Posted by Buck on July 20, 2002 at 16:01:06:
I don’t know if you are in that situation or just anticipating it. In the lease option program, you are looking for tenants interested in buying the home. Before moving in, they will pay a large fee, possible $2000-$4000, that is a non-refundable fee for the option to buy the property within a certain time period at a fixed price. i.e. Johnny Buyer wants to buy my home. He pays a non-refundable option fee of $4000 to secure an option to buy the home within 24 months for $75,000. During that two years, he will pay me rent of $500 per month AND an option fee of $200/month which will be added to the $4000 as a down payment towards the purchase of the house. If I am selling the house to Mr. Buyer at or just above the market or appraised value, then in two years, Mr Buyer will have paid $8,800 towards his down payment IF and ONLY IF he buys the property. At the end of the lease, he will have accumulated approximately 12% of the price of the house. Now he only needs a mortgage for $66,200 to buy the house. His payments will go down and he will own the house.
If he decides not to buy and just wants to rent without the option, I would refuse to renew the lease and find someone who wants to buy. This time the market value of the house will probably be higher, say $80,000 and I would find a tenant/buyer that would pay $4000-6000 for the option and give them 12-24 months to find financing and possibly an option for an additional year if they need it. Of course, that would depend on my terms of owning the building. If I were in a lease with the original seller, I would have to adjust my time-frame to match the terms of my lease.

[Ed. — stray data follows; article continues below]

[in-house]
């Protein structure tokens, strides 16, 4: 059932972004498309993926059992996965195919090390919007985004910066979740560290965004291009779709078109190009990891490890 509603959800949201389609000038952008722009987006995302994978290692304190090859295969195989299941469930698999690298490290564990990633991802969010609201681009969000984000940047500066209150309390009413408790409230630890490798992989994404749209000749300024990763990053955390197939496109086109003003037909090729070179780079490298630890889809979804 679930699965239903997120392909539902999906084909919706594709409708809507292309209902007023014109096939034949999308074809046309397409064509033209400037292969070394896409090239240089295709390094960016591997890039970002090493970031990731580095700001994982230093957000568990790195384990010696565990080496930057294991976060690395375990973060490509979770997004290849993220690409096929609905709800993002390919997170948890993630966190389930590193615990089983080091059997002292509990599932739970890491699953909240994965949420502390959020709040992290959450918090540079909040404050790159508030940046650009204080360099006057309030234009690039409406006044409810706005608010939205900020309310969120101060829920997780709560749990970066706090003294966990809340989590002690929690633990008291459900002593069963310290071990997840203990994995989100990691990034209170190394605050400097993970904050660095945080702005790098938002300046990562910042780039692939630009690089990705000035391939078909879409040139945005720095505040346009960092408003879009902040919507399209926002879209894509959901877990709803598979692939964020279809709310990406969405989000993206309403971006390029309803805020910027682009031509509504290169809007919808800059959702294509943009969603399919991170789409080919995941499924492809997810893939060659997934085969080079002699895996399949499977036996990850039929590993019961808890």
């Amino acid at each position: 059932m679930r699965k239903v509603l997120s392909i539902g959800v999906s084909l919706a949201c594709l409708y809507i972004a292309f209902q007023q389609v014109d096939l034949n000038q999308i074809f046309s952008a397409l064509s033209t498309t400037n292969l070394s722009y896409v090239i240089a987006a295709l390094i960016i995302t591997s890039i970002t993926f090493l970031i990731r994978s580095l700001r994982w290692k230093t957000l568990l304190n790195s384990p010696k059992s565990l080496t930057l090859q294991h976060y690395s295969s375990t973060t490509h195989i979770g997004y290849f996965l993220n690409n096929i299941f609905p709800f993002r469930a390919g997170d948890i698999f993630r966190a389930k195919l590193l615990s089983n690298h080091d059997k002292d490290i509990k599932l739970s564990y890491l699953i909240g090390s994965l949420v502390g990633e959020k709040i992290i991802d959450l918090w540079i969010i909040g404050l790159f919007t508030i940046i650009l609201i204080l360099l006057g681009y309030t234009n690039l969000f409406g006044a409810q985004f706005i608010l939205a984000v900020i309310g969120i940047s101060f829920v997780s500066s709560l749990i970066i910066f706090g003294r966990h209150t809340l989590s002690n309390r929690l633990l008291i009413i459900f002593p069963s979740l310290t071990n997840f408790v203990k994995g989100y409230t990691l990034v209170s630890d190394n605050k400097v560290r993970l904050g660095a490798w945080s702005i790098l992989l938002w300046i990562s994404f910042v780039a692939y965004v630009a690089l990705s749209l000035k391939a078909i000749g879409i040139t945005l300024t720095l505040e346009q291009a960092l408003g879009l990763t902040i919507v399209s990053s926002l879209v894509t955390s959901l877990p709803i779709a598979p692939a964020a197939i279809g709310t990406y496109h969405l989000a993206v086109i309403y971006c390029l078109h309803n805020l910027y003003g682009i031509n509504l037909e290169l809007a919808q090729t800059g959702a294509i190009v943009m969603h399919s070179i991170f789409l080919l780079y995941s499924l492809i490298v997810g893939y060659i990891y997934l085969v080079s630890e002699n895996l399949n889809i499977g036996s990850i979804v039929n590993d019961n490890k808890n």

The reason to not renew is strictly business. This is a business and you will have some kind of business plan for what you are doing. The two reasons for a lease option are 1: Sell the property and get the profits, and 2: house a would-be home owner, not a “rentor”. Home owners take care of the propert and respect it. You may find a renter that does, but from my observations, many times the best caring tenant turns on you when they are ready to leave.
Going back to Mr. Buyer and his loan. If Mr. Buyer is still employed at the end of the lease, and has made all his payments, then you would be able to owner-finance Mr. Buyer with a mortgage and sell the “paper” to a discount buyer. A worst case scenerio would be to write him a first mortgage for $56,000(70% LTV @ $80,000) at say 12% and a second mortgage for $10,200 at 12%. You can easily sell the first mortgage for say, $54,000,pay off any mortgage left on the house from your purchase pocketting the difference and then have a check for $268/month for the next 24 months. That’s a car payment.
so it’s a small car…
Of course if you have a desire to be a landlord, you might consider borrowing the money to refinance the house and then continue renting it to the occupant.
Nothing but your pocket book will tell you you can’t change your mind by the end of the lease.